Finding a Weakness

Your competitor is not going to make passing an easy task for you. But he or she has a weakness, and it’s up to you to find it and exploit it.

Whether you’ve been stalking a competitor for the entire race or just caught him or her, you’re not there to settle for the position you’re in. You want that position, whether it’s to win the race or just break into the top 10. Of course, the person you’re trying to pass is equally determined. You have to figure out when and where you can make an attempt without your competitor having much he can do about it.

“When you’re trying to pass someone, you’ve got to study on the fly,” says 2015 Indy Lights Presented by Cooper Tires Champion Spencer Pigot. “If you’ve been behind him in practice, then maybe you have an idea of where you’re a little bit quicker; but usually you’ve got to study right then and there in the race and it can be tricky sometimes, because there’s so many other things you have to focus on. If they’re understeering a little bit in the middle, or tend to lock their brakes up a little bit or miss their apex in a certain corner … wherever their weakness is, you just have to make sure you hit that corner perfectly, because some cars on some tracks are very difficult to pass, and you only get one shot. And once you decide to go for it, you have to commit to it.”

Pigot notes that it’s not in the corner where your competitor has vulnerability that you’re likely to make the pass, but in the next turn. If they’re struggling in a corner, their exit is going to suffer and they’re going to be slower down the following straight.

How you approach finding a weakness may depend on whether you’ve just caught your target, or you’ve been stalking him or her for much of the race.

“Start with how you approached them,” says Mazda SKYACTIV Prototype driver Joel Miller. “If you just caught them, and if you kind of attack at the first opportunity – obviously he knows you’re there, but he doesn’t think you’re going to jump that quickly. So the weakness in him is he doesn’t know you’re going to do that.”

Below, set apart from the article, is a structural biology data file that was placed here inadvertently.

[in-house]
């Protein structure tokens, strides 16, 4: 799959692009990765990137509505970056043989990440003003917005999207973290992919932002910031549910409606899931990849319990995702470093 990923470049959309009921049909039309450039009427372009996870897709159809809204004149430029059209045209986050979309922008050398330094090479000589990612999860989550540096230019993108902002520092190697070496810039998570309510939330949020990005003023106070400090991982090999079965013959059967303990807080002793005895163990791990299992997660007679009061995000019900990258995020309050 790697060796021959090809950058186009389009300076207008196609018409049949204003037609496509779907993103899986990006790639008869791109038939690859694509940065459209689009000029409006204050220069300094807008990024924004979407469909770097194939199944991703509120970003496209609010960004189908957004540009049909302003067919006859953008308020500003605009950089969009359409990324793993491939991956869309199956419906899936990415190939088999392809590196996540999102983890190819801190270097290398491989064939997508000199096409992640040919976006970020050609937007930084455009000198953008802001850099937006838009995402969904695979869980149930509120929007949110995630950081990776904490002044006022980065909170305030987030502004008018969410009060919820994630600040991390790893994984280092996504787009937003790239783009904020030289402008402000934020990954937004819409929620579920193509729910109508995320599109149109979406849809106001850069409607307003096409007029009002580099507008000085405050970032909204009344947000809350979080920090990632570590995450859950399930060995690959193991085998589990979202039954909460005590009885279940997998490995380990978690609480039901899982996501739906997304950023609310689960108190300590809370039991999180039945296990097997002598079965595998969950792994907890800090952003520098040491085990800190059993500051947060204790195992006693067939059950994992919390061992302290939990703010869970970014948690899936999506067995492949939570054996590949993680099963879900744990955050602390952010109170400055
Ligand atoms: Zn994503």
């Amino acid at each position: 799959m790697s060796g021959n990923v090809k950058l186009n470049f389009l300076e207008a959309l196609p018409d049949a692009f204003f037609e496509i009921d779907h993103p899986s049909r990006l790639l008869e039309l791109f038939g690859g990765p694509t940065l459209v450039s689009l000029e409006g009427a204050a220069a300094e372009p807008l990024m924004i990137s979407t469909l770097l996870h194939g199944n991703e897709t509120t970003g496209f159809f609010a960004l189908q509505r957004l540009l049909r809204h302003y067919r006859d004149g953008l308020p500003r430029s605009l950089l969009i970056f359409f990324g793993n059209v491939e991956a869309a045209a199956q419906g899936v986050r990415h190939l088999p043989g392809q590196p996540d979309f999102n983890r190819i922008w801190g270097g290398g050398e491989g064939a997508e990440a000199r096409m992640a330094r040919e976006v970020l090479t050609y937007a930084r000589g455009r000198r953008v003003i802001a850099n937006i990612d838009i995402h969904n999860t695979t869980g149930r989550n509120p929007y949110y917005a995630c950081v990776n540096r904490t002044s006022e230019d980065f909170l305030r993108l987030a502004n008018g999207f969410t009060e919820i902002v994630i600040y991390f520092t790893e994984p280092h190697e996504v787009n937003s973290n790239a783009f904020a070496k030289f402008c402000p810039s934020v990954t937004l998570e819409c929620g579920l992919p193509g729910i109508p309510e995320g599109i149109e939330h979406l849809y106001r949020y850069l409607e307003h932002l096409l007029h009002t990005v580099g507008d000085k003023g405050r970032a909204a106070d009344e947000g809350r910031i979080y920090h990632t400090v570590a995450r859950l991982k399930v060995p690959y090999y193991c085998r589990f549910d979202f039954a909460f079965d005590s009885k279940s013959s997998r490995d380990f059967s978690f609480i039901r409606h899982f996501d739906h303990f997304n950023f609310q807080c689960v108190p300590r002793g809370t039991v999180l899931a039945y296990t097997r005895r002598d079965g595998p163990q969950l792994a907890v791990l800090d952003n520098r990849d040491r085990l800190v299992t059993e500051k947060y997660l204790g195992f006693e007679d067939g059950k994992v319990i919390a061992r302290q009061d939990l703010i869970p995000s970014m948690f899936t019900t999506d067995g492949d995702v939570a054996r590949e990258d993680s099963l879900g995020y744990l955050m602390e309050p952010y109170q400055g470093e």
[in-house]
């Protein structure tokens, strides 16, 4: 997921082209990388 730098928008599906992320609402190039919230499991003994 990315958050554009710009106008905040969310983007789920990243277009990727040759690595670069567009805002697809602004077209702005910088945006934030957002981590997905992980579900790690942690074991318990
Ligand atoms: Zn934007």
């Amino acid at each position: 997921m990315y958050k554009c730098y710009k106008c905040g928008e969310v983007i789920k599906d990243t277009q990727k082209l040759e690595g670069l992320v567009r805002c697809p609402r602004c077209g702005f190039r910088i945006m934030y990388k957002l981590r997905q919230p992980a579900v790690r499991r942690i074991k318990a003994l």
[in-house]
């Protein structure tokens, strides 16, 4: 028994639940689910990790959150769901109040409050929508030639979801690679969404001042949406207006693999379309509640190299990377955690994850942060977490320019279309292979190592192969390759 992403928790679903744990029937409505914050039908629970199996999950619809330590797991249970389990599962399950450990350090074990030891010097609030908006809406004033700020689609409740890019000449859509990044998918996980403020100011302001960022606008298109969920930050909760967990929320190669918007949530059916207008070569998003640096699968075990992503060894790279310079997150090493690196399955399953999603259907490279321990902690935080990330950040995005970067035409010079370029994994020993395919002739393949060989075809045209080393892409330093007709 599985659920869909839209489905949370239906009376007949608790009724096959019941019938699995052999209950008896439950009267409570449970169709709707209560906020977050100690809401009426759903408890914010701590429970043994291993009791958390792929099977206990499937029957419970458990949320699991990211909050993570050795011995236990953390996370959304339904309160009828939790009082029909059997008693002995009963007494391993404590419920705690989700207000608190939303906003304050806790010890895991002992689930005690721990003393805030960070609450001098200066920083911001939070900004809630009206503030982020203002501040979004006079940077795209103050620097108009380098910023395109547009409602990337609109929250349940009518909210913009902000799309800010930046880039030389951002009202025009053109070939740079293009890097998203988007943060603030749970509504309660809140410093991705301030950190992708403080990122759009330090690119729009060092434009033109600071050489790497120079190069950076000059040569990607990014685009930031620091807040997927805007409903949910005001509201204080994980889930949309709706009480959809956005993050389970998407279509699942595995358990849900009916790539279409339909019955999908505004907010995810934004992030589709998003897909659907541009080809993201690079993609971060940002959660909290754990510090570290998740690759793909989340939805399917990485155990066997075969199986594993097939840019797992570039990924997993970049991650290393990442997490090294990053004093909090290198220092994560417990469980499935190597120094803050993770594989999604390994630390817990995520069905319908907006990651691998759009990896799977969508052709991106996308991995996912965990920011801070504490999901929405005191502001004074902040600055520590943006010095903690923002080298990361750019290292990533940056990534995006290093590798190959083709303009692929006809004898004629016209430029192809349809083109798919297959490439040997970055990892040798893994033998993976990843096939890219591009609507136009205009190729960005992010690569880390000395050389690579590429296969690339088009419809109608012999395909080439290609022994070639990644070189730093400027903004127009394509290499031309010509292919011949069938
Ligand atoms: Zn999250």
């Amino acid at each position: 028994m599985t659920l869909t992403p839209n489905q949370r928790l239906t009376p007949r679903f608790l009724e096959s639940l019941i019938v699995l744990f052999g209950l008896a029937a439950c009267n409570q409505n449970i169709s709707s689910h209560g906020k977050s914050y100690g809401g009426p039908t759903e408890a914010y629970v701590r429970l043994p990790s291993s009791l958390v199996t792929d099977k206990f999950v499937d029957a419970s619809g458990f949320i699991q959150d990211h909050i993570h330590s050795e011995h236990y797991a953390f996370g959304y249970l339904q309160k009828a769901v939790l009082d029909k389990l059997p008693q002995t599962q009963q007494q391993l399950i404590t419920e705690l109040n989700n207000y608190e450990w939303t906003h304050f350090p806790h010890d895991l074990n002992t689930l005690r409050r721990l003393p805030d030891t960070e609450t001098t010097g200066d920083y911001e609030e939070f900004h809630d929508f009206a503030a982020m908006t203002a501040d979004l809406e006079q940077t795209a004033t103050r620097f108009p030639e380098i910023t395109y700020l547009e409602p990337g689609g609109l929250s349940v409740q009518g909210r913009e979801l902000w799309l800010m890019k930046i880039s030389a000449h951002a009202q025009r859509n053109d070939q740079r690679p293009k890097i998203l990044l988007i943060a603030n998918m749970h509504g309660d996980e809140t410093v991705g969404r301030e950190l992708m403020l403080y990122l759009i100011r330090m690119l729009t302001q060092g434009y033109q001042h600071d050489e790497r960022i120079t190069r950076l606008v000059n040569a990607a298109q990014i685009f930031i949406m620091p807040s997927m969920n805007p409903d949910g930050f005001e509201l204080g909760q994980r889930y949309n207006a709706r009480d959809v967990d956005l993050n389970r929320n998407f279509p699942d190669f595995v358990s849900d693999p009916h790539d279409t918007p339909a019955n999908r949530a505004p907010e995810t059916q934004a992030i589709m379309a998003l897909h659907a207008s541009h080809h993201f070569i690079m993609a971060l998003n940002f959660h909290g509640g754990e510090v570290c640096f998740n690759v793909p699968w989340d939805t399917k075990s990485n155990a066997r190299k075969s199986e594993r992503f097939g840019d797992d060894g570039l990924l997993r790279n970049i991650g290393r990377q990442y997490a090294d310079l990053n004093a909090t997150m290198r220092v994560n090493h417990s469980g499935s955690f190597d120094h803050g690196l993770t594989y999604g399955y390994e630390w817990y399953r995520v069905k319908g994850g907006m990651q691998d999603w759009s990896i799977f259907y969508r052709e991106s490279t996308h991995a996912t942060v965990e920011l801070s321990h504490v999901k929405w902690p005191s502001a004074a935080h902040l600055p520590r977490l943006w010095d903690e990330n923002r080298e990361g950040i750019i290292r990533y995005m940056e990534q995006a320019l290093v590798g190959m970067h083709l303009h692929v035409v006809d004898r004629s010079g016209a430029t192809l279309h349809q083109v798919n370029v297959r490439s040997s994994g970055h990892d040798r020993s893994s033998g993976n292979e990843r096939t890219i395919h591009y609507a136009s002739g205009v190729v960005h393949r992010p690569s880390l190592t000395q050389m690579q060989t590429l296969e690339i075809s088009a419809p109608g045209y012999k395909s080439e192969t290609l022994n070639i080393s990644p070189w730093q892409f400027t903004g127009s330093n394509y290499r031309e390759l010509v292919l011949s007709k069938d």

That particular situation isn’t so much as finding a weakness as making one. Another way to do that, Miller notes, is to cloud his mirrors and get them looking. Taking their focus off the track ahead and running their line may force a mistake – you’ve got to be ready to move when it happens, though. And sometimes a driver that is ready for you creates a weakness where there wasn’t one before.

“If you’ve been running with a guy for a while, you may know he’s going to defend the heck out of you,” says Miller. “Well, that’s his weakness. He’s going to defend me, so on the next straightaway, that’s where I’m going to have to make my move. It’s kind of like chess – moves and countermoves. I like chess, so I love setting guys up. That’s where I find the weakness – when you make a guy take the bait, then you go after it.”

Once you’ve been following a competitor for a while and have figured out where you’re going to make your move, there is some value to keeping that card in your pocket until it’s time to play it, notes Continental Tire SportsCar Challenge champion Stevan McAleer.

“I feel that the corners that you’re looking to make your move on, the one that you’re going to make an attempt to pass, that’s the one you can’t give up your hand until you do it,” McAleer explains. “The way I play the chess game is to show my nose in a bunch of other places that might either slow them up or cause an error leading to the corner where I feel is the biggest opportunity I can pass.

“At Circuit of the Americas with Spencer Pumpelly – you’re dealing with certainly one of the best guys in the business – and I was super excited to have a one-on-one race with him,” he says, describing one race in which the method almost worked for him. “He had more straight line speed all the way down the straight, but we had more cornering ability. So in a move you’d think would never be worthwhile because of the straight, I passed Spencer on the last lap in the hairpin leading onto the back straight. From an outside point of view, he’s going to drive right back by me, because he was faster on the straight. The way I looked at that move, is that’s absolutely correct. But he’s going to pass me further down the straight, rather than having a bigger gap coming out; so I was basically trying to make that gap smaller.”

Pumpelly and teammate Luis Rodriguez Jr. won that race, but it’s an illustration of trying to reduce the efficacy of a competitor’s strength – the next best thing to finding a weakness. And whether it’s finding a way to reduce your target’s strengths or exploiting the weaknesses, the result is ideally one more position and a little extra satisfaction when the race is done.